When people think of cancer patients, most bring to mind a skinny, sickly, pasty-skinned person with no hair, an IV drip inserted into their forearm. But as TFIOS shows us, this isn't always the case. They may have a full head of hair, their cheeks may be rosy as anything, and -- until the end stages -- they may appear to be completely healthy...like Augustus had. The movie also gives viewers a brief insight as to what it's like for cancer patients (frequent scans to check for either progression or relapse, loss of independence, 'cancer perks') and their families. The latter especially isn't something most people think about, so I'm glad it was an important theme in the movie.
I don't even know what to say. This part was perfect. The whole situation was so haphazard, with Hazel in her pajamas, pretty much, and her having to help newly-blind Isaac to his seat before reading her eulogy, and Augustus just sitting there in his wheelchair, pleased as punch that the two people he cared about dropped everything to come to The Literal Heart of Jesus to eulogise him. It was because of this, I think -- the disorderliness and how casual everything was -- that the rawness of Hazel's eulogy shone through. It was the first time we saw Augustus cry. Also, I really love the infinities analogy.
The nail polish
Hazel's nails were painted a really dark blue in certain scenes. This was important because Augustus mentions it in the eulogy he wrote for her. It was such a small thing, but it made me really happy, because it showed that they paid attention to detail.
Blue nails! (Click to expand)
Things I didn't like about the movie:All the stuff they left out
Okay, I realise there were some things that had to be taken out in the interest of time. But some of those were (I feel) important! For example, was there even any mention of Caroline Mathers? She is important, because she is both the reason Augustus stares at Hazel all throughout support group and the reason the line "Your trying to keep your distance from me in no way lessens my affection for you" hits so hard (was "It would be a privilege to have my heart broken by you" in the movie?). Also, the foreshadowing of Augustus' relapse right before they left for Amsterdam? Nada!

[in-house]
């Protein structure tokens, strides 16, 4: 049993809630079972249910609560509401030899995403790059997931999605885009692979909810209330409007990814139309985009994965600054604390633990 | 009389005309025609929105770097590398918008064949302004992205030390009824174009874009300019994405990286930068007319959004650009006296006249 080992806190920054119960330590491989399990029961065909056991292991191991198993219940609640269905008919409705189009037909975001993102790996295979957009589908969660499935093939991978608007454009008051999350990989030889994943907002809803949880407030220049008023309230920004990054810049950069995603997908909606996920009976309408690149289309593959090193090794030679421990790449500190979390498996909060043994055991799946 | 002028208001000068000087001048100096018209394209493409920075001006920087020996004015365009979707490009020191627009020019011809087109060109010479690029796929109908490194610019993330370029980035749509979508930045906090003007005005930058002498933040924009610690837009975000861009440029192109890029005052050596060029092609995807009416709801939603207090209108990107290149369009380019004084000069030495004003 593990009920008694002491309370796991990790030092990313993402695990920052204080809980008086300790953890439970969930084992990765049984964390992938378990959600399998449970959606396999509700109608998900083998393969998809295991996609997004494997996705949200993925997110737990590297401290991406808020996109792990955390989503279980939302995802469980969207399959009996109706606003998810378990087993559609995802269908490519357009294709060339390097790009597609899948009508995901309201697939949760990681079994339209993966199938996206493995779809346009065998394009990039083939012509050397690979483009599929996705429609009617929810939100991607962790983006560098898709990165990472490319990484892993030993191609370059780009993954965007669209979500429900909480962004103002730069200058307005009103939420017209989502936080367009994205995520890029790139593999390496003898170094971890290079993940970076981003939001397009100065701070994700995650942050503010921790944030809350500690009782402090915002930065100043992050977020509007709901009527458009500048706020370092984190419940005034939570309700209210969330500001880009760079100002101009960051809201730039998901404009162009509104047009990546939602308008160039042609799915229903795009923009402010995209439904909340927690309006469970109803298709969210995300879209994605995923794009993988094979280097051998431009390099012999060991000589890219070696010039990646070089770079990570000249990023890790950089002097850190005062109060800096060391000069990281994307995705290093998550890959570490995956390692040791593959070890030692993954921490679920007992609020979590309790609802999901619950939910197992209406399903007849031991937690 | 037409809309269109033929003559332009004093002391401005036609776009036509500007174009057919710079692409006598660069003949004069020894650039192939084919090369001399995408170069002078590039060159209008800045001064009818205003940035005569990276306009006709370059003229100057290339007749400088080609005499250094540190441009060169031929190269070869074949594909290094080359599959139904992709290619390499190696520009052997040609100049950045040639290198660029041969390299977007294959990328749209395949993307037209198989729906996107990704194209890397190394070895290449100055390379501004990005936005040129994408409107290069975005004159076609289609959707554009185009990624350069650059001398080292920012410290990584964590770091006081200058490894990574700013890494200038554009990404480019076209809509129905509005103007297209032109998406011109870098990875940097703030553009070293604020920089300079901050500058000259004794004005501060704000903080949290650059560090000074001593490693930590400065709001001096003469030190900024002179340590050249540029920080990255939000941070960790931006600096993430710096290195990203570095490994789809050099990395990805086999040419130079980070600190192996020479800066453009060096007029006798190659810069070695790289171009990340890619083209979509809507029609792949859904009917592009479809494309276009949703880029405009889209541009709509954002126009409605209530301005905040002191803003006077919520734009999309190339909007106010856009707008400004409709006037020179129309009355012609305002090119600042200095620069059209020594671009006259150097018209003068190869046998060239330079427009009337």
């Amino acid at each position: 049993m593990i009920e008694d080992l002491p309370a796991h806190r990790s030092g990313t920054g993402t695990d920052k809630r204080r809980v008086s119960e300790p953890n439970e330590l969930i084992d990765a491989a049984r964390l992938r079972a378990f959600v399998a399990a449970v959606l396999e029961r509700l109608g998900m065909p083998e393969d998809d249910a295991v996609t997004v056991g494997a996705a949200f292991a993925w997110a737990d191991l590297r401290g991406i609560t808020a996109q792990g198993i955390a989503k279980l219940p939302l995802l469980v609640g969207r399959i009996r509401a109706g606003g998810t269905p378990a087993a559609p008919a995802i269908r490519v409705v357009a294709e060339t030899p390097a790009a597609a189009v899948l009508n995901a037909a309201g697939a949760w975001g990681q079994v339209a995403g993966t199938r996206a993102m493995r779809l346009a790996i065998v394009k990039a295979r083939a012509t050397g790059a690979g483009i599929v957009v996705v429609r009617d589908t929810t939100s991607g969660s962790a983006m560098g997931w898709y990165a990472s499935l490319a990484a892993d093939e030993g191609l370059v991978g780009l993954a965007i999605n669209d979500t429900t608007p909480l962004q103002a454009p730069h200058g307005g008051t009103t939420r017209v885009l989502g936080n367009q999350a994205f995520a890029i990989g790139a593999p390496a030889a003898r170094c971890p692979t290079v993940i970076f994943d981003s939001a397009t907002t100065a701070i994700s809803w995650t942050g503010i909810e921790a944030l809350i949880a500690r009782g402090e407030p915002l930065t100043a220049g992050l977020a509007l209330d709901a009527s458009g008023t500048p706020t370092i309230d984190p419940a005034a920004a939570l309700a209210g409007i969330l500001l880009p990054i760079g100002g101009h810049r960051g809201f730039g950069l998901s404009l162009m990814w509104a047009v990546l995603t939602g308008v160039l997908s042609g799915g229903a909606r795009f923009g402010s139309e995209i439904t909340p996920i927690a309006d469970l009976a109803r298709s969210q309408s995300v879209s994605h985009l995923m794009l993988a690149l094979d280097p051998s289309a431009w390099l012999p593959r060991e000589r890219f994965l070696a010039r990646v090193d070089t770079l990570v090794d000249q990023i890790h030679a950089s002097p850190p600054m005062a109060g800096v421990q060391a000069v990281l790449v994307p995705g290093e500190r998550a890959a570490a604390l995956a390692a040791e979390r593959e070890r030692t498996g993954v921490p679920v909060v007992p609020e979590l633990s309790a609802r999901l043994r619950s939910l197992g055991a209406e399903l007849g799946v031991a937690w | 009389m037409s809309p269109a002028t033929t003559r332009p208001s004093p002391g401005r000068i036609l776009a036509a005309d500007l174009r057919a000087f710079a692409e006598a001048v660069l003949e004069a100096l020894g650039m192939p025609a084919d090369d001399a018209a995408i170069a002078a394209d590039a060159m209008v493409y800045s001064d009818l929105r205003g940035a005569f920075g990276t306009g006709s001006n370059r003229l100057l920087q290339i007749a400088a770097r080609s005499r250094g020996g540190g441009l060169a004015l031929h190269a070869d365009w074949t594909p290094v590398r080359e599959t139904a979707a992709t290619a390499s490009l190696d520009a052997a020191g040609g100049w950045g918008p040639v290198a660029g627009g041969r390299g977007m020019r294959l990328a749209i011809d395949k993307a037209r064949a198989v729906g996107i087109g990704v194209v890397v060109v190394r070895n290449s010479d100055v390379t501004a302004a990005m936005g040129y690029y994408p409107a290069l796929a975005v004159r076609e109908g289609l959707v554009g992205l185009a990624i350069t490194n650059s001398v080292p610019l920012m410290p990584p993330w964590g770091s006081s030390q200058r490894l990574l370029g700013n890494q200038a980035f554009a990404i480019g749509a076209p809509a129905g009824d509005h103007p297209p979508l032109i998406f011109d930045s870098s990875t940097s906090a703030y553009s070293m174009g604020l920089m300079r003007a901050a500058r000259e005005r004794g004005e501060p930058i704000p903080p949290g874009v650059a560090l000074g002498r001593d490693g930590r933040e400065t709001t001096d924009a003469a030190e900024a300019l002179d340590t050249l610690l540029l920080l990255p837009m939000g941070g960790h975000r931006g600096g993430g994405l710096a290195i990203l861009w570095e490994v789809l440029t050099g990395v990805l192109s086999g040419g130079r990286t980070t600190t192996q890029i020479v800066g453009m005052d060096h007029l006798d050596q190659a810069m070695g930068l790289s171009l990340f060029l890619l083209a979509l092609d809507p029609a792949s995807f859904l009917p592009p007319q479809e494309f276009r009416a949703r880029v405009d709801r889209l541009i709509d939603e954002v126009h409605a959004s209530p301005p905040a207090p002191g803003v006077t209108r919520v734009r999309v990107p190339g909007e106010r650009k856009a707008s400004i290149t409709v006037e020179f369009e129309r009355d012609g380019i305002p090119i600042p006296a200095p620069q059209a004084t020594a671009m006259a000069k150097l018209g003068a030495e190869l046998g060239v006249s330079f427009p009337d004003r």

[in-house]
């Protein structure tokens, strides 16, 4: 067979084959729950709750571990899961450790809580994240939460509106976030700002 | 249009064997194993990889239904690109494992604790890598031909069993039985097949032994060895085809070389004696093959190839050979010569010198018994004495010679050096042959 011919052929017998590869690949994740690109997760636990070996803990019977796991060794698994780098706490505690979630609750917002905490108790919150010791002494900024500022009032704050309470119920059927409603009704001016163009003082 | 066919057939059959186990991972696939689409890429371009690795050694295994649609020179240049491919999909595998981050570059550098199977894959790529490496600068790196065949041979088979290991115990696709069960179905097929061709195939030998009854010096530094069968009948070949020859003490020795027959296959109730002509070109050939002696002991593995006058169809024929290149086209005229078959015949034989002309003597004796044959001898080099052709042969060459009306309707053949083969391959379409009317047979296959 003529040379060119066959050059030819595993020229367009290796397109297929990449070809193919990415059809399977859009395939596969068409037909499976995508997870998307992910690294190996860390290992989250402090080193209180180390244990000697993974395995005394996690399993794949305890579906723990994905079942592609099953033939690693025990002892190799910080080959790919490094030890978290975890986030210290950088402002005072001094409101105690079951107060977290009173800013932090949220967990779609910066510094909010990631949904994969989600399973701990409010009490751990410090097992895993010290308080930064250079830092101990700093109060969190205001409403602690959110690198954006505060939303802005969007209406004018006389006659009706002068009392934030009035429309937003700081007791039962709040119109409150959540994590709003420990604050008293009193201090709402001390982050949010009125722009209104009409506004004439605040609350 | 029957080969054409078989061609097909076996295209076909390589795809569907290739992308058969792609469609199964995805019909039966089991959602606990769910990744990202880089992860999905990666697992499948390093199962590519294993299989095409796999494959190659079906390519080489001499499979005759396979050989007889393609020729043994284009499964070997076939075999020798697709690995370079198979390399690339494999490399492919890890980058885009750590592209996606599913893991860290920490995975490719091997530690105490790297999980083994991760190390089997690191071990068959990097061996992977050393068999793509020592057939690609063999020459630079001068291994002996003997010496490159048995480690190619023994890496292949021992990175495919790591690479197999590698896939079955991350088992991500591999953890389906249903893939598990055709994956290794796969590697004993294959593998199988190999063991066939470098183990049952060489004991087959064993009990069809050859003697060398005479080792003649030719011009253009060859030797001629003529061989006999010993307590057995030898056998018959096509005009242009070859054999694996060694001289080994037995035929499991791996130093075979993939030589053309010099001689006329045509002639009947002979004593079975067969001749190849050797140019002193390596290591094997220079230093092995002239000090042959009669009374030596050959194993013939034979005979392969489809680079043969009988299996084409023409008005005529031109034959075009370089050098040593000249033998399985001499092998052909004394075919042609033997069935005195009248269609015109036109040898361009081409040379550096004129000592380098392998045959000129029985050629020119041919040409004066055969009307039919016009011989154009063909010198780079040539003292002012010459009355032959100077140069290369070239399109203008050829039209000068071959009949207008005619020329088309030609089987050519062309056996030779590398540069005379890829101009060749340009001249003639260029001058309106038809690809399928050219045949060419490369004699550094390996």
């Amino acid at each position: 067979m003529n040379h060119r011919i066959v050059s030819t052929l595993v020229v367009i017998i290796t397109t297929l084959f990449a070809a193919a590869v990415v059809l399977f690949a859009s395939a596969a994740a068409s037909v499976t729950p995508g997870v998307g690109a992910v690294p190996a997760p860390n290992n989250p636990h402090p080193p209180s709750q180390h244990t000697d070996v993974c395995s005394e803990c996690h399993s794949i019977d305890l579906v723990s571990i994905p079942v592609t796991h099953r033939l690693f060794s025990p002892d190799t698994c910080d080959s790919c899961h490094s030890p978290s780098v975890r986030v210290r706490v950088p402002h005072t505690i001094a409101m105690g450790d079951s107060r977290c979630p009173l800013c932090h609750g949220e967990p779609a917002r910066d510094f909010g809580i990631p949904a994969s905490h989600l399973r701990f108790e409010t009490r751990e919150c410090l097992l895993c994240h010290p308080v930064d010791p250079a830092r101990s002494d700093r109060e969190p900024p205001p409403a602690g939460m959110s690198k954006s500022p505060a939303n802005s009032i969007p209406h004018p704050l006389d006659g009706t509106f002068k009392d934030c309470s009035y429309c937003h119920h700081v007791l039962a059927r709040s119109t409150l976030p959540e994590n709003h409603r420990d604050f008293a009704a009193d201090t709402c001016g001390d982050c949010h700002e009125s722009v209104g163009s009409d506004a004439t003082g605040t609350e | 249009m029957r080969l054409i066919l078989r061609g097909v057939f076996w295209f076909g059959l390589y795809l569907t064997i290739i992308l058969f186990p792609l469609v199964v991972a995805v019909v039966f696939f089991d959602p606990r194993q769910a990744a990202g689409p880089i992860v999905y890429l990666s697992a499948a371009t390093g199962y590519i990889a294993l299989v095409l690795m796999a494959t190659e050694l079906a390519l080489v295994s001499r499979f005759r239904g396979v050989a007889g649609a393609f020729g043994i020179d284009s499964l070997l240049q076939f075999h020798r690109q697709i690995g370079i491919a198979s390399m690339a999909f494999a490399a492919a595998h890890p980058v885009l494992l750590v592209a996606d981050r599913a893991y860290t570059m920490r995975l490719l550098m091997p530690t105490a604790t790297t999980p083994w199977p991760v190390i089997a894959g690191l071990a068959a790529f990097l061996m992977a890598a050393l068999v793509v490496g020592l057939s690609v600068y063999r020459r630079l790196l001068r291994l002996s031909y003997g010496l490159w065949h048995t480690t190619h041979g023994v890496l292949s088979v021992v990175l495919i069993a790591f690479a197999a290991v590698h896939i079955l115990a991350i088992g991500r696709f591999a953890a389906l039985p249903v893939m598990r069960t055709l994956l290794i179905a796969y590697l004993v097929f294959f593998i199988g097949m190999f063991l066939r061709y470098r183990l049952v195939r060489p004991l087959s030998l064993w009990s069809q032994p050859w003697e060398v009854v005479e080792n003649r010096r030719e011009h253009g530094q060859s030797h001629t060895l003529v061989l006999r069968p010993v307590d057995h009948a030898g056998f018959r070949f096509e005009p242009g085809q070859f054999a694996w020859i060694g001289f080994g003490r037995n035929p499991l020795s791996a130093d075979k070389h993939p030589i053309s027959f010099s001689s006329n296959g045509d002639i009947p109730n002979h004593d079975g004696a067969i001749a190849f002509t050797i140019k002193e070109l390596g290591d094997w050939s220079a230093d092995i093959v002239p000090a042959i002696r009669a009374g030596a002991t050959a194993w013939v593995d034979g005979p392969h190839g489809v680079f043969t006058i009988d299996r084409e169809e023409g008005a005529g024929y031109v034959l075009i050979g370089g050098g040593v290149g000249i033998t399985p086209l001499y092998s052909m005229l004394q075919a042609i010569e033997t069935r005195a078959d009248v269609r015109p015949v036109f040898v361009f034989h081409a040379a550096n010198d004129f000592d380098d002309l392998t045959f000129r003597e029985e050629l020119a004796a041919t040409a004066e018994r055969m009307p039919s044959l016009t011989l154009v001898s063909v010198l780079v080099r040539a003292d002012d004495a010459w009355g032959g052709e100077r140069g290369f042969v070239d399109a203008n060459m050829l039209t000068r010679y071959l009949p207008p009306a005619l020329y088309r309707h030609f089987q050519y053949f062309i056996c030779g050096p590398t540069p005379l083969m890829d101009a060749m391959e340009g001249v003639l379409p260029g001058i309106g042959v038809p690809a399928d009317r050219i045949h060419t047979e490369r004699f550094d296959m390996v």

All the stuff they changed
Leaving stuff out, I can take, but outright changing things really works me up. When they're on the way to the airport for Amsterdam, Augustus does not show up posing through the sunroof of a limo. He is crying and raging at his parents, the reasons behind which we find out later. It also irked me that they didn't keep Augustus' eulogy for Hazel/letter to Van Houten exactly as it was in the book; however, it was still really good, so I'll let that go. Oh, and Oranjee. They were meant to be sitting outdoors, and I'd pictured an inky blue sky with soft orange lights and that 'confetti' raining down all around them; when the waiter sat them at a table indoors, I gave an indignant gasp. That would've been a beautiful scene! Especially since they moved Augustus' dramatic proclamation of love there instead of on the plane!
I felt that it was way too rushed and too much was taken out. In the movie, we see how Augustus loses his independence (with the wheelchair, as well as the gas station visit that went horribly awry), but we don't see how he loses his dignity. Augustus' deterioration in the book was important to me, because it shows how cancer changes and sometimes breaks people, even people as strong and confident as Augustus Waters.
He was supposed to have long blonde hair that covered one eye, his glass one. He was supposed to have glasses that made his eyes look unnaturally huge. He was supposed to be skinny and have a(n eventually ex-)girlfriend who was out of his league. Instead, Isaac has short, black hair and hipster glasses, and looks kinda like a geeky cool kid. What even.
This is not book Isaac.
All that being said, I did like the movie, and writing this post has made me want to watch it again. Not just for Ansel Elgort, either. I mean, just watching the trailer to get stills for this post made me tear up -- I must be some sort of masochist.
"It's a good life, Hazel Grace."
Albeit a short one, right?
Excuse me while I get a tissue.